SALT LAKE CITY — Veterinarian and part-time farmer Rep. John Mathis, R-Vernal, wants to put a stop to what he called “animal-rights terrorists” who take videos or photos on farmers’ property without permission to create propaganda aimed at destroying the agriculture industry.
“There are groups with the stated purpose to do away with animal agriculture, and that’s egregious — that’s egregious to me,” Mathis told legislators this week. “The animal welfare movement has become an animal rights movement, and that’s wrong.
Mathis’ bill, HB187, would make “agricultural operation interference” a crime, a class A misdemeanor on the first offense, a third-degree felony on the second.
While the House Law Enforcement and Criminal Justice Committee passed the bill out favorably on Tuesday, opposition remains from animal rights and criminal justice circles.
Such undercover photography is needed to bring animal abuse on factory farms to public attention, said Lindsay Rajt, a national spokeswoman for People for the Ethical Treatment of Animals. Such investigations have led to criminal prosecutions in some states, she added.
The proposed Utah law could discourage farm employees who have legitimate concerns for animal cruelty from documenting and reporting that, she said.
"The public deserves a right to know what's going on behind the scenes."
According to its website, PETA supports not eating meat or wearing leather, fur and wool.
State criminal justice officials told legislators the proposed law is too broadly worded.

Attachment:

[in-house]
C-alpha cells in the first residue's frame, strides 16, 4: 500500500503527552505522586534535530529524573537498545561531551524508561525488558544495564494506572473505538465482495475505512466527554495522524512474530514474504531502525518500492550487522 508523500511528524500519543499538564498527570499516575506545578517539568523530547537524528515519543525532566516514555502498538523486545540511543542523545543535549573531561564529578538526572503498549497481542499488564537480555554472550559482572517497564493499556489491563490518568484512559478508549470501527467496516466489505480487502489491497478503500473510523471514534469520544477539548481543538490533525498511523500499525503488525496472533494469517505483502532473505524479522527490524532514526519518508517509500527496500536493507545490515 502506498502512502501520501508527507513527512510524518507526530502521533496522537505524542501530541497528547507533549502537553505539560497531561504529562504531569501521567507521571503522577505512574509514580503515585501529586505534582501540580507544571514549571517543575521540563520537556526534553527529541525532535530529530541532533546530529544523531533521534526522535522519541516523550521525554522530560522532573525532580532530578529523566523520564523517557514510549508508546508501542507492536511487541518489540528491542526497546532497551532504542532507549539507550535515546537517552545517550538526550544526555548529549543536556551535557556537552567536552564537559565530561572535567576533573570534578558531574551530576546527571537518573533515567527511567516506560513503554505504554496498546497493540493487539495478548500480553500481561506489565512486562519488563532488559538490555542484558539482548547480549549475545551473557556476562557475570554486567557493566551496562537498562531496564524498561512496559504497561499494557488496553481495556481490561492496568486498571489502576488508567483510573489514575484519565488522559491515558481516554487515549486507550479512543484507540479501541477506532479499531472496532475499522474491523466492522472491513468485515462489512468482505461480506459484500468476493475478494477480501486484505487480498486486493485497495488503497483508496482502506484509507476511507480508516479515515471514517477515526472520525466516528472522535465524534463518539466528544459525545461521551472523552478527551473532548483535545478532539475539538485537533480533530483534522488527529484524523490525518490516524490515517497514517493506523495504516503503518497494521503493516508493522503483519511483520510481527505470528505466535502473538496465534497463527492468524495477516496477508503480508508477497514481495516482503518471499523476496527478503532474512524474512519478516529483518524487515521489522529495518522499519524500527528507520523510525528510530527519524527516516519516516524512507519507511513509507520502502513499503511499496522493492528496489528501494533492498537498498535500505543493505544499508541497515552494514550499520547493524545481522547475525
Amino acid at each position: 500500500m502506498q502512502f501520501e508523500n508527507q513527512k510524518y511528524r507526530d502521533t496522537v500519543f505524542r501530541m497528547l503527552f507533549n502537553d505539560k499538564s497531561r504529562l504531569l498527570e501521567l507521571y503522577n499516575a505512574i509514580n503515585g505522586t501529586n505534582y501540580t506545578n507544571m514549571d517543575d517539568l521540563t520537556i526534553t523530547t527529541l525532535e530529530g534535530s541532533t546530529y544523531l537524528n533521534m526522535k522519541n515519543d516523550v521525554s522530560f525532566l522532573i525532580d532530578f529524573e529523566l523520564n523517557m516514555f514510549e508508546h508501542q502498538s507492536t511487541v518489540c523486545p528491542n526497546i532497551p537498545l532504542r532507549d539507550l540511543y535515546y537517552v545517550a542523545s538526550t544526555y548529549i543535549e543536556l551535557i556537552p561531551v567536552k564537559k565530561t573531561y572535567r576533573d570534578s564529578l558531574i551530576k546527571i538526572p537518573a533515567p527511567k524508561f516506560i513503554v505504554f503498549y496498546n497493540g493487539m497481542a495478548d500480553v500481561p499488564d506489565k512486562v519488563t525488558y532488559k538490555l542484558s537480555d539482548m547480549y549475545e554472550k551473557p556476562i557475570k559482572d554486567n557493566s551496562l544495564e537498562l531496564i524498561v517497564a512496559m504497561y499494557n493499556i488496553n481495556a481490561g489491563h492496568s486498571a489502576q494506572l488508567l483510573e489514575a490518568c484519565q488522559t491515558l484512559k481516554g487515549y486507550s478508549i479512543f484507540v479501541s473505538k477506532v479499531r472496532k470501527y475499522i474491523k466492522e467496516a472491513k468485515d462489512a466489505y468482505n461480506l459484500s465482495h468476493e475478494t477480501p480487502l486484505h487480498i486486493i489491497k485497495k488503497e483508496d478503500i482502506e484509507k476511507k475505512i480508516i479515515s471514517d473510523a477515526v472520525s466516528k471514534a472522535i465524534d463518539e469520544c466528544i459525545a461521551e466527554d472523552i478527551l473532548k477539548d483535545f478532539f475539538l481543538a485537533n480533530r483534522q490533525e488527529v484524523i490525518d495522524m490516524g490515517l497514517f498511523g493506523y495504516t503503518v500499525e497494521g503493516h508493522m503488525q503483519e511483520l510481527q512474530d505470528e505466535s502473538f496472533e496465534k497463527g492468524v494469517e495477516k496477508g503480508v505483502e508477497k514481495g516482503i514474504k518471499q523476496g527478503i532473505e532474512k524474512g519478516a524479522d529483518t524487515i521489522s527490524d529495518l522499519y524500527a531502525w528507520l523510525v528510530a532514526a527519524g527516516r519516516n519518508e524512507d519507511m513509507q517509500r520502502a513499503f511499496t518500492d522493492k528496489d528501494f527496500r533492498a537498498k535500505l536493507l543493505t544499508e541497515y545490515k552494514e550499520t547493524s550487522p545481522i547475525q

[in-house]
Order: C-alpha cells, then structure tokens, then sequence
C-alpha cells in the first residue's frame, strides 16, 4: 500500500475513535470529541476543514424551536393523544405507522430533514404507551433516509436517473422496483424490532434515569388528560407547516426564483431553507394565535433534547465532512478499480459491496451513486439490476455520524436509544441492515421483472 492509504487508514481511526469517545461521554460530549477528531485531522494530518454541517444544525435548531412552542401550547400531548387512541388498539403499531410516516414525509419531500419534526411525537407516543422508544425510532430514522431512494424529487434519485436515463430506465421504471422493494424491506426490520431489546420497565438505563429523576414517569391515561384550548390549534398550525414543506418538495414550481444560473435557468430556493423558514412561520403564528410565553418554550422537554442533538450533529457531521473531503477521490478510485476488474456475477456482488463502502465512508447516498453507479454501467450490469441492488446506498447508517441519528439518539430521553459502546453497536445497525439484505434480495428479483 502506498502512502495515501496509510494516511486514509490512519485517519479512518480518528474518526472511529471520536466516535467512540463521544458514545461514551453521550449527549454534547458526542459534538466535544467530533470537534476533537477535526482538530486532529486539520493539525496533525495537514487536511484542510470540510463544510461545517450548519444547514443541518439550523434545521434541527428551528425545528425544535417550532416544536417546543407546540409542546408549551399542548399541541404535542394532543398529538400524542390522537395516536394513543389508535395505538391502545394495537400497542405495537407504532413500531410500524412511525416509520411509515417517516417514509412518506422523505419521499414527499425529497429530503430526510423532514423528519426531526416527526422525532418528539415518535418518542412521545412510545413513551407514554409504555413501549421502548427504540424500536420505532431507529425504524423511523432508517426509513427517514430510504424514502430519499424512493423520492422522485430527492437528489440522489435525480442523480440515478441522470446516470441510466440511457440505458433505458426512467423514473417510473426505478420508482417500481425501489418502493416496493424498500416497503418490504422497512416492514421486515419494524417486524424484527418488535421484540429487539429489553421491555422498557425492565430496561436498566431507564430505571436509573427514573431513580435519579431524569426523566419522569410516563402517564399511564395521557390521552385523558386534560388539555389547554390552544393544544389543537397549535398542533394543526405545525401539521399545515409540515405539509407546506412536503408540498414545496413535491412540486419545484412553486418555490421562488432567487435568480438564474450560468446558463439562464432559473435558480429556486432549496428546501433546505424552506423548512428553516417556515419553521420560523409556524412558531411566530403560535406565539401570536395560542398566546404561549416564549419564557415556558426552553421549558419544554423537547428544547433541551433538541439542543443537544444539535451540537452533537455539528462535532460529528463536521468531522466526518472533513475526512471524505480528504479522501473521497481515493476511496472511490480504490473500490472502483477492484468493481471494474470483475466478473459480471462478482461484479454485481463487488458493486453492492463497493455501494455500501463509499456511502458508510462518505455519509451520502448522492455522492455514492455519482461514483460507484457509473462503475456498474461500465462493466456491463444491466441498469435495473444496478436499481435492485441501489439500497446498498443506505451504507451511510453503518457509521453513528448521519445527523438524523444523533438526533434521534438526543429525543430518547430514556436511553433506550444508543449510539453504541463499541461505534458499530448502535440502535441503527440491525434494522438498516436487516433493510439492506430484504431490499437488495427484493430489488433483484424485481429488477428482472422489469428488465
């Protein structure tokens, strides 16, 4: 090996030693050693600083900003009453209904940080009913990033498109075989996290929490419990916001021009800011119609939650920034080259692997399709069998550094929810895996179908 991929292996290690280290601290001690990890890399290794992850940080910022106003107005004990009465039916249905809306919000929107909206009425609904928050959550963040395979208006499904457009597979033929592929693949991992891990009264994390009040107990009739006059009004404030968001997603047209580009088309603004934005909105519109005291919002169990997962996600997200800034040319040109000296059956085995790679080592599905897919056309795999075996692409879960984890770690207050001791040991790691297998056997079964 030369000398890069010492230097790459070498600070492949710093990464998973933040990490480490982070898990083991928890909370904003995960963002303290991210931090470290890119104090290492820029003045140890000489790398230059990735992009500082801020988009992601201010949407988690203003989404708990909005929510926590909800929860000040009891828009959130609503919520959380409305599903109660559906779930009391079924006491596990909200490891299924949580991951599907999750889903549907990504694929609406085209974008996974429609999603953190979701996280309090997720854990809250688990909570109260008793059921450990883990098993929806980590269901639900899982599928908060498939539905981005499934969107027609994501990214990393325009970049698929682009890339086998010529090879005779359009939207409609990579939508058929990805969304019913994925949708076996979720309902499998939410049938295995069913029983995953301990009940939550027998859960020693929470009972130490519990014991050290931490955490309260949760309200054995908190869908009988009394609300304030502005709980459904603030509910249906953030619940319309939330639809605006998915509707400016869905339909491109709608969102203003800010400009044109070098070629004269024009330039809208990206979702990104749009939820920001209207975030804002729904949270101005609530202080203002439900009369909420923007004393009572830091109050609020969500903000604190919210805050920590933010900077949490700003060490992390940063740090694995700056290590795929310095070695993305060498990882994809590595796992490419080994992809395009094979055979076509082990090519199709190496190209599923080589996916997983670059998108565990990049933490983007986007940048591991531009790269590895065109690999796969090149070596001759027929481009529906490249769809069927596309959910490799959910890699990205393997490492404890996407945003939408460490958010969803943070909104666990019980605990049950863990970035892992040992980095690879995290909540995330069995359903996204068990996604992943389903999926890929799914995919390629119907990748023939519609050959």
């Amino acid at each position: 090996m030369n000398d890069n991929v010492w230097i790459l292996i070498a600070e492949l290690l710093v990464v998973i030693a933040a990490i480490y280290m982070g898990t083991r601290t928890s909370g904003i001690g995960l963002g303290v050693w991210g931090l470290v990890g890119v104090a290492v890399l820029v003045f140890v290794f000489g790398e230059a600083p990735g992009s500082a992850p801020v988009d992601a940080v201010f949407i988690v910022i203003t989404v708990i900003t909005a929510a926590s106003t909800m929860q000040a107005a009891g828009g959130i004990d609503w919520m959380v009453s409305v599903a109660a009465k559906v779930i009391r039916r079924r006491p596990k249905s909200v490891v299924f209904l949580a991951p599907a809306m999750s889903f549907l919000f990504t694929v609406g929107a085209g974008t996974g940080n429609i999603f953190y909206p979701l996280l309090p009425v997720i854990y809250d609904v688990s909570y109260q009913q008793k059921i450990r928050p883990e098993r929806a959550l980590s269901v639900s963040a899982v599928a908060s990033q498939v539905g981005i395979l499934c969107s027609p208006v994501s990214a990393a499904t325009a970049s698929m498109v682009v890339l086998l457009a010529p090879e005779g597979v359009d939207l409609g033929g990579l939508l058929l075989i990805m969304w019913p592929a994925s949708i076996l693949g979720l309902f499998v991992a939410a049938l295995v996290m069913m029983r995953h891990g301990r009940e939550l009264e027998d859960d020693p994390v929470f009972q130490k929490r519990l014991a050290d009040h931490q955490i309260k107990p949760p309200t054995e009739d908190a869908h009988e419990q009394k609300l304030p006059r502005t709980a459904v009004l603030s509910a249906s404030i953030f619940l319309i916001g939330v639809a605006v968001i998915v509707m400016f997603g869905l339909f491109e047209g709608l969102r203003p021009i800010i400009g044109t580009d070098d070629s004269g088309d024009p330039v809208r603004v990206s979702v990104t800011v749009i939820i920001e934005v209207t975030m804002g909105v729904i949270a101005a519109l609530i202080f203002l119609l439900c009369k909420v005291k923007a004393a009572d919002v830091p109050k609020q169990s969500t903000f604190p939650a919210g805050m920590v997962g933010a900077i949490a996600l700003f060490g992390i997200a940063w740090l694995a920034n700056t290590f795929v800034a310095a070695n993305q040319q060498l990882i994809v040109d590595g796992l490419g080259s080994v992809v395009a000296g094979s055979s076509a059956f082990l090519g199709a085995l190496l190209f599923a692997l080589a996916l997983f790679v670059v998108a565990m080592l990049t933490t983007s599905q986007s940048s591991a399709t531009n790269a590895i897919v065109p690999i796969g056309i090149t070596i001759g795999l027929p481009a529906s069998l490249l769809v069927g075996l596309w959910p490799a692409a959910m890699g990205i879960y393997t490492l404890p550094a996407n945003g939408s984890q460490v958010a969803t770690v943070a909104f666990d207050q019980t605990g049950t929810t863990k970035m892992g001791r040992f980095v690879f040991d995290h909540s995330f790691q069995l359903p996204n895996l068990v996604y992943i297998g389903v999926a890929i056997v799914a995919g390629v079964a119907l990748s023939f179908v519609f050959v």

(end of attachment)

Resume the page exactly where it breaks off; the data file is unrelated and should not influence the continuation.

“If a group of school kids (touring a farm) take a picture with a cellphone, that would be a class A misdemeanor," Jacey Skinner, director of the Utah Sentencing Commission, testified before the committee. "The bill requires no specific intent, simply taking a picture.”
But Rep. Greg Hughes, R-Draper, asked, “Who would really pursue that in terms of prosecution?”
It’s not likely, Skinner agreed, but added: “We generally try to avoid drafting things widely to not capture activity that is not intended.” She encouraged lawmakers to adopt a more narrowly written version of the bill.
The sentencing commission director also said the punishments attached to the crime are too harsh.
Rep. Craig Frank, R-Pleasant Grove, noted that the committee recently approved a measure that would make assault on a police officer with substantial bodily harm a third-degree felony. The two offenses don’t seem equivalent, he said.
Mathis directed his criticism at a movement that’s recently gained national attention, which would require that egg-laying hens have more room to move about in their cages.
It’s farmers, not animal rights activists, who know best what their animals need to be healthy and happy, Mathis said.
The committee voted 10-3 to move the measure as originally written to the full House.